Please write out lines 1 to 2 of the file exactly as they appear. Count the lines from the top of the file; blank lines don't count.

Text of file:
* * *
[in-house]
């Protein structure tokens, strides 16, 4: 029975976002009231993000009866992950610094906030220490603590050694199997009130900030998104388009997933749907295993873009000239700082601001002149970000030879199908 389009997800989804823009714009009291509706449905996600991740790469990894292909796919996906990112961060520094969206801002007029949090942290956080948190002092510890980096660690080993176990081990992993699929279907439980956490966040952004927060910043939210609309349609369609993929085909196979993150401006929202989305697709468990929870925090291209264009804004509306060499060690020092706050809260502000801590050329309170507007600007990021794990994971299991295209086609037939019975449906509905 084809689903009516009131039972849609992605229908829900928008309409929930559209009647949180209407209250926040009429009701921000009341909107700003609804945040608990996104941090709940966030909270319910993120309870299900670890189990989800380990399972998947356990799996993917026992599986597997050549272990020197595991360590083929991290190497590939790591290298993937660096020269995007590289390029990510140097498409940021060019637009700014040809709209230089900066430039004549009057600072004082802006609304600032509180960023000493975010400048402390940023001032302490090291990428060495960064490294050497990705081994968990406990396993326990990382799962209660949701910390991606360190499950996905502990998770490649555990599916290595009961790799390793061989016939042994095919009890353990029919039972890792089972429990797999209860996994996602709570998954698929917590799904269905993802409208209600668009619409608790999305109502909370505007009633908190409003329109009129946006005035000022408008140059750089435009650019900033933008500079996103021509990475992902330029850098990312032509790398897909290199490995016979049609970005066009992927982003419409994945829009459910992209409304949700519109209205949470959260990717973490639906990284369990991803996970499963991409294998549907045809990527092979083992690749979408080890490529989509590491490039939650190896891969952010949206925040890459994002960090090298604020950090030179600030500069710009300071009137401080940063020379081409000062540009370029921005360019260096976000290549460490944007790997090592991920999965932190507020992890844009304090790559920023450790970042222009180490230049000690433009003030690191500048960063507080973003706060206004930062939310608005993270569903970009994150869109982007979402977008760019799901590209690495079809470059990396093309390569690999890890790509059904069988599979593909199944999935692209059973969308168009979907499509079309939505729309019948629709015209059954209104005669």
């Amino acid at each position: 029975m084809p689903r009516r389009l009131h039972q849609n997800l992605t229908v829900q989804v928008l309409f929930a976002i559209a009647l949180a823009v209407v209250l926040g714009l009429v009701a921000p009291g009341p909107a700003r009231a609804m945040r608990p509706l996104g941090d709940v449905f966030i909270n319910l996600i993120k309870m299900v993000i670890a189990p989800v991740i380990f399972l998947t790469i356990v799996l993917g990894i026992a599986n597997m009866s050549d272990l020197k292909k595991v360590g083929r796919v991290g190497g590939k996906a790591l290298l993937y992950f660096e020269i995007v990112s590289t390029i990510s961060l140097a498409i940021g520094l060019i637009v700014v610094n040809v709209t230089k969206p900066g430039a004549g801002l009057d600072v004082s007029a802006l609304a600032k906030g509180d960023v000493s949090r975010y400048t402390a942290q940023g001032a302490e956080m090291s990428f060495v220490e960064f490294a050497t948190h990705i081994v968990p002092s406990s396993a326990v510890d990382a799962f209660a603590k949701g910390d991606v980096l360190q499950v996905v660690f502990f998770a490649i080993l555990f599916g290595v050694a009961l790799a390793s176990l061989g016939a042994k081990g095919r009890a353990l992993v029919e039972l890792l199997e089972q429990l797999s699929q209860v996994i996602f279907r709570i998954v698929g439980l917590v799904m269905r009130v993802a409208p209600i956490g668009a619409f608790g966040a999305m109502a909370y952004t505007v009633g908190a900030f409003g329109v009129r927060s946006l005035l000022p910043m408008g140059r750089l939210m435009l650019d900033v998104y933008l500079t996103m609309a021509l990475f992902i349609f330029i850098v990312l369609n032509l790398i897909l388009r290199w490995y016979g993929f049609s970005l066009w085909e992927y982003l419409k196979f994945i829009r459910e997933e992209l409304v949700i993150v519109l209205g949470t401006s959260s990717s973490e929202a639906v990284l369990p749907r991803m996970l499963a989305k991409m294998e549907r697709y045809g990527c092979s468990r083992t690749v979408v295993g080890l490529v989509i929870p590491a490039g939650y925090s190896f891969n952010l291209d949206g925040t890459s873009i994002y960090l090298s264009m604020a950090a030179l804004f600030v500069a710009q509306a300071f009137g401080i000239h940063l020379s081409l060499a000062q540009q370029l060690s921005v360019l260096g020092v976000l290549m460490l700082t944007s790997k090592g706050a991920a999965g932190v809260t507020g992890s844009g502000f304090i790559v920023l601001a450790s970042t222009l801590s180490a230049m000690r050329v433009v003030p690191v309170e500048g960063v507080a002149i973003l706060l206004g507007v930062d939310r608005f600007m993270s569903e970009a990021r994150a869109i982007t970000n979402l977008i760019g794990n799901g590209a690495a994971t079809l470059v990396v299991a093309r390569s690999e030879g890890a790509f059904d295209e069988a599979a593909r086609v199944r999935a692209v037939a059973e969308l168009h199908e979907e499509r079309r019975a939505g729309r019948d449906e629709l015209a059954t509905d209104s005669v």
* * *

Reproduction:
[in-house]
């Protein structure tokens, strides 16, 4: 029975976002009231993000009866992950610094906030220490603590050694199997009130900030998104388009997933749907295993873009000239700082601001002149970000030879199908 389009997800989804823009714009009291509706449905996600991740790469990894292909796919996906990112961060520094969206801002007029949090942290956080948190002092510890980096660690080993176990081990992993699929279907439980956490966040952004927060910043939210609309349609369609993929085909196979993150401006929202989305697709468990929870925090291209264009804004509306060499060690020092706050809260502000801590050329309170507007600007990021794990994971299991295209086609037939019975449906509905 084809689903009516009131039972849609992605229908829900928008309409929930559209009647949180209407209250926040009429009701921000009341909107700003609804945040608990996104941090709940966030909270319910993120309870299900670890189990989800380990399972998947356990799996993917026992599986597997050549272990020197595991360590083929991290190497590939790591290298993937660096020269995007590289390029990510140097498409940021060019637009700014040809709209230089900066430039004549009057600072004082802006609304600032509180960023000493975010400048402390940023001032302490090291990428060495960064490294050497990705081994968990406990396993326990990382799962209660949701910390991606360190499950996905502990998770490649555990599916290595009961790799390793061989016939042994095919009890353990029919039972890792089972429990797999209860996994996602709570998954698929917590799904269905993802409208209600668009619409608790999305109502909370505007009633908190409003329109009129946006005035000022408008140059750089435009650019900033933008500079996103021509990475992902330029850098990312032509790398897909290199490995016979049609970005066009992927982003419409994945829009459910992209409304949700519109209205949470959260990717973490639906990284369990991803996970499963991409294998549907045809990527092979083992690749979408080890490529989509590491490039939650190896891969952010949206925040890459994002960090090298604020950090030179600030500069710009300071009137401080940063020379081409000062540009370029921005360019260096976000290549460490944007790997090592991920999965932190507020992890844009304090790559920023450790970042222009180490230049000690433009003030690191500048960063507080973003706060206004930062939310608005993270569903970009994150869109982007979402977008760019799901590209690495079809470059990396093309390569690999890890790509059904069988599979593909199944999935692209059973969308168009979907499509079309939505729309019948629709015209059954209104005669």